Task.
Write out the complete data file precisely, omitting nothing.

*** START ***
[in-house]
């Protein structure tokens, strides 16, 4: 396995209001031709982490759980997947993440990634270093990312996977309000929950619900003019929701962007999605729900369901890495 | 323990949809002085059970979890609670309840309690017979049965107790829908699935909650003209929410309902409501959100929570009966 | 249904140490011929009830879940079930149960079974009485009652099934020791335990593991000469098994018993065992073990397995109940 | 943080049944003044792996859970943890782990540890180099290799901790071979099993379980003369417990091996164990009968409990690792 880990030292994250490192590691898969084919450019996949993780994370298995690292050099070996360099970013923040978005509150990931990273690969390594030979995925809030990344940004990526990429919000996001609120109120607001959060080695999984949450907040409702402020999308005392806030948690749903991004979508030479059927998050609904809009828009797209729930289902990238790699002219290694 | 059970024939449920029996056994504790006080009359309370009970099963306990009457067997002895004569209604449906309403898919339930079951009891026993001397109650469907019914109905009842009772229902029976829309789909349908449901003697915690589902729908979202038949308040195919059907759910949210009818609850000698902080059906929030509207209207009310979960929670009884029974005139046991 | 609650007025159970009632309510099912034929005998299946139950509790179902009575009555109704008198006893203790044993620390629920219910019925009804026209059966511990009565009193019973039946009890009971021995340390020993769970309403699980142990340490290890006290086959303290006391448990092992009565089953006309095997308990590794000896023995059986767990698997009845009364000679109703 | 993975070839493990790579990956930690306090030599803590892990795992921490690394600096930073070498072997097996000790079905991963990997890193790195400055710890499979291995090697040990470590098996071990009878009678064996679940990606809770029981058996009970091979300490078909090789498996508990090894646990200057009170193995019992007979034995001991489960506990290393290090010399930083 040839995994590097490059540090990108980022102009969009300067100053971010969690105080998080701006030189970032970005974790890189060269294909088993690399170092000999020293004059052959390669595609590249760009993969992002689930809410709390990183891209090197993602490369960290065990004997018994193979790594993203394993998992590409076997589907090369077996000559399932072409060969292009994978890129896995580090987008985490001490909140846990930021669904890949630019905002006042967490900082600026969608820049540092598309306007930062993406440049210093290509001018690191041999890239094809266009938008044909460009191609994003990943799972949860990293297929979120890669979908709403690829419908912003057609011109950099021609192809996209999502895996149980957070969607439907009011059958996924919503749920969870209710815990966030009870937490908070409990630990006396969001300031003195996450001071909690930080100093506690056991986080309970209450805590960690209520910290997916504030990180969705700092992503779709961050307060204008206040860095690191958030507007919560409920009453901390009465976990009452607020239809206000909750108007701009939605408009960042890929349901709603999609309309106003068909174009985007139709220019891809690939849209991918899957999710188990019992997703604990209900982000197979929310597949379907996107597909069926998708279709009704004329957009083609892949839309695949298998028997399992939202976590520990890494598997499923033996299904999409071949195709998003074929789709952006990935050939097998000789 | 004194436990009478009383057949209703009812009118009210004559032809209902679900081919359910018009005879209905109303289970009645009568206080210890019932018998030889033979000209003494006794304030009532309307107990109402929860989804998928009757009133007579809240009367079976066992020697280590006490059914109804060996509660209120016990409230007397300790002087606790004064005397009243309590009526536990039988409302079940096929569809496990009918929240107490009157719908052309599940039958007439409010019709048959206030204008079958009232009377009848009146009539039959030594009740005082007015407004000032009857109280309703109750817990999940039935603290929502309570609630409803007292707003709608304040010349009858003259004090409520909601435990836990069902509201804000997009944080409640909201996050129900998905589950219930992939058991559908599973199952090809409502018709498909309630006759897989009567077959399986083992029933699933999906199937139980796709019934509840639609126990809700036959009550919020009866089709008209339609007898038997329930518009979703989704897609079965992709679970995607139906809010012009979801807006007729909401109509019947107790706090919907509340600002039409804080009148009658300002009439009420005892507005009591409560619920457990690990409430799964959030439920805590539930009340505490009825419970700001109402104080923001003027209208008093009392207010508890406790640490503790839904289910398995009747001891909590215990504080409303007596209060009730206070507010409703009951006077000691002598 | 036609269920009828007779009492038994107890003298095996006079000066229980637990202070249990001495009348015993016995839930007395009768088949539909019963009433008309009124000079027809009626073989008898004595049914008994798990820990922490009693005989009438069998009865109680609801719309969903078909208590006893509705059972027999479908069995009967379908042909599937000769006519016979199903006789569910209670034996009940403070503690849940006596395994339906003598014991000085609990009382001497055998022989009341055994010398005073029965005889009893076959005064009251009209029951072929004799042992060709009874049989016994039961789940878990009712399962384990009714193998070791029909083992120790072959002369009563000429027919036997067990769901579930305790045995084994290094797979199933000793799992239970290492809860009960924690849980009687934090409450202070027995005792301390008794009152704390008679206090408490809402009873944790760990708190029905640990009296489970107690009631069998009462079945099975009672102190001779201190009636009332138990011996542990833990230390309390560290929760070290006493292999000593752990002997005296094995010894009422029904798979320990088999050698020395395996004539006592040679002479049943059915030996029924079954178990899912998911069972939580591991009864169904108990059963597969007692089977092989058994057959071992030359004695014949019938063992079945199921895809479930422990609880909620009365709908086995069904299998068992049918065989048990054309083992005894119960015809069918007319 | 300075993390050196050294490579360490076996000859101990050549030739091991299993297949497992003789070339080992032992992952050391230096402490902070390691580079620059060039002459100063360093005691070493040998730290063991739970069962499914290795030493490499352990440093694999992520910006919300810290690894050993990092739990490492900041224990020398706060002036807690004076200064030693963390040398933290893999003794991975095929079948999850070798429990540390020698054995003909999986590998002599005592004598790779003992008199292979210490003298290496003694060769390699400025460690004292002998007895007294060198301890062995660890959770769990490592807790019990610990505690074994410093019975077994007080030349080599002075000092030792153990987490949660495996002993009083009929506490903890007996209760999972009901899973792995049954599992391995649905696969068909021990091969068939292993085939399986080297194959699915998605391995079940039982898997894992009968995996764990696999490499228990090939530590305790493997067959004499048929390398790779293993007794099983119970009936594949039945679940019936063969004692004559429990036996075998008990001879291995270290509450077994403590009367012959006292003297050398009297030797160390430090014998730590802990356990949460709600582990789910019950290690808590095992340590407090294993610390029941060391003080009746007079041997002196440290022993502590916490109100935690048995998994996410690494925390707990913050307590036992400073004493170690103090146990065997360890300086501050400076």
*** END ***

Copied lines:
[in-house]
């Protein structure tokens, strides 16, 4: 396995209001031709982490759980997947993440990634270093990312996977309000929950619900003019929701962007999605729900369901890495 | 323990949809002085059970979890609670309840309690017979049965107790829908699935909650003209929410309902409501959100929570009966 | 249904140490011929009830879940079930149960079974009485009652099934020791335990593991000469098994018993065992073990397995109940 | 943080049944003044792996859970943890782990540890180099290799901790071979099993379980003369417990091996164990009968409990690792 880990030292994250490192590691898969084919450019996949993780994370298995690292050099070996360099970013923040978005509150990931990273690969390594030979995925809030990344940004990526990429919000996001609120109120607001959060080695999984949450907040409702402020999308005392806030948690749903991004979508030479059927998050609904809009828009797209729930289902990238790699002219290694 | 059970024939449920029996056994504790006080009359309370009970099963306990009457067997002895004569209604449906309403898919339930079951009891026993001397109650469907019914109905009842009772229902029976829309789909349908449901003697915690589902729908979202038949308040195919059907759910949210009818609850000698902080059906929030509207209207009310979960929670009884029974005139046991 | 609650007025159970009632309510099912034929005998299946139950509790179902009575009555109704008198006893203790044993620390629920219910019925009804026209059966511990009565009193019973039946009890009971021995340390020993769970309403699980142990340490290890006290086959303290006391448990092992009565089953006309095997308990590794000896023995059986767990698997009845009364000679109703 | 993975070839493990790579990956930690306090030599803590892990795992921490690394600096930073070498072997097996000790079905991963990997890193790195400055710890499979291995090697040990470590098996071990009878009678064996679940990606809770029981058996009970091979300490078909090789498996508990090894646990200057009170193995019992007979034995001991489960506990290393290090010399930083 040839995994590097490059540090990108980022102009969009300067100053971010969690105080998080701006030189970032970005974790890189060269294909088993690399170092000999020293004059052959390669595609590249760009993969992002689930809410709390990183891209090197993602490369960290065990004997018994193979790594993203394993998992590409076997589907090369077996000559399932072409060969292009994978890129896995580090987008985490001490909140846990930021669904890949630019905002006042967490900082600026969608820049540092598309306007930062993406440049210093290509001018690191041999890239094809266009938008044909460009191609994003990943799972949860990293297929979120890669979908709403690829419908912003057609011109950099021609192809996209999502895996149980957070969607439907009011059958996924919503749920969870209710815990966030009870937490908070409990630990006396969001300031003195996450001071909690930080100093506690056991986080309970209450805590960690209520910290997916504030990180969705700092992503779709961050307060204008206040860095690191958030507007919560409920009453901390009465976990009452607020239809206000909750108007701009939605408009960042890929349901709603999609309309106003068909174009985007139709220019891809690939849209991918899957999710188990019992997703604990209900982000197979929310597949379907996107597909069926998708279709009704004329957009083609892949839309695949298998028997399992939202976590520990890494598997499923033996299904999409071949195709998003074929789709952006990935050939097998000789 | 004194436990009478009383057949209703009812009118009210004559032809209902679900081919359910018009005879209905109303289970009645009568206080210890019932018998030889033979000209003494006794304030009532309307107990109402929860989804998928009757009133007579809240009367079976066992020697280590006490059914109804060996509660209120016990409230007397300790002087606790004064005397009243309590009526536990039988409302079940096929569809496990009918929240107490009157719908052309599940039958007439409010019709048959206030204008079958009232009377009848009146009539039959030594009740005082007015407004000032009857109280309703109750817990999940039935603290929502309570609630409803007292707003709608304040010349009858003259004090409520909601435990836990069902509201804000997009944080409640909201996050129900998905589950219930992939058991559908599973199952090809409502018709498909309630006759897989009567077959399986083992029933699933999906199937139980796709019934509840639609126990809700036959009550919020009866089709008209339609007898038997329930518009979703989704897609079965992709679970995607139906809010012009979801807006007729909401109509019947107790706090919907509340600002039409804080009148009658300002009439009420005892507005009591409560619920457990690990409430799964959030439920805590539930009340505490009825419970700001109402104080923001003027209208008093009392207010508890406790640490503790839904289910398995009747001891909590215990504080409303007596209060009730206070507010409703009951006077000691002598 | 036609269920009828007779009492038994107890003298095996006079000066229980637990202070249990001495009348015993016995839930007395009768088949539909019963009433008309009124000079027809009626073989008898004595049914008994798990820990922490009693005989009438069998009865109680609801719309969903078909208590006893509705059972027999479908069995009967379908042909599937000769006519016979199903006789569910209670034996009940403070503690849940006596395994339906003598014991000085609990009382001497055998022989009341055994010398005073029965005889009893076959005064009251009209029951072929004799042992060709009874049989016994039961789940878990009712399962384990009714193998070791029909083992120790072959002369009563000429027919036997067990769901579930305790045995084994290094797979199933000793799992239970290492809860009960924690849980009687934090409450202070027995005792301390008794009152704390008679206090408490809402009873944790760990708190029905640990009296489970107690009631069998009462079945099975009672102190001779201190009636009332138990011996542990833990230390309390560290929760070290006493292999000593752990002997005296094995010894009422029904798979320990088999050698020395395996004539006592040679002479049943059915030996029924079954178990899912998911069972939580591991009864169904108990059963597969007692089977092989058994057959071992030359004695014949019938063992079945199921895809479930422990609880909620009365709908086995069904299998068992049918065989048990054309083992005894119960015809069918007319 | 300075993390050196050294490579360490076996000859101990050549030739091991299993297949497992003789070339080992032992992952050391230096402490902070390691580079620059060039002459100063360093005691070493040998730290063991739970069962499914290795030493490499352990440093694999992520910006919300810290690894050993990092739990490492900041224990020398706060002036807690004076200064030693963390040398933290893999003794991975095929079948999850070798429990540390020698054995003909999986590998002599005592004598790779003992008199292979210490003298290496003694060769390699400025460690004292002998007895007294060198301890062995660890959770769990490592807790019990610990505690074994410093019975077994007080030349080599002075000092030792153990987490949660495996002993009083009929506490903890007996209760999972009901899973792995049954599992391995649905696969068909021990091969068939292993085939399986080297194959699915998605391995079940039982898997894992009968995996764990696999490499228990090939530590305790493997067959004499048929390398790779293993007794099983119970009936594949039945679940019936063969004692004559429990036996075998008990001879291995270290509450077994403590009367012959006292003297050398009297030797160390430090014998730590802990356990949460709600582990789910019950290690808590095992340590407090294993610390029941060391003080009746007079041997002196440290022993502590916490109100935690048995998994996410690494925390707990913050307590036992400073004493170690103090146990065997360890300086501050400076």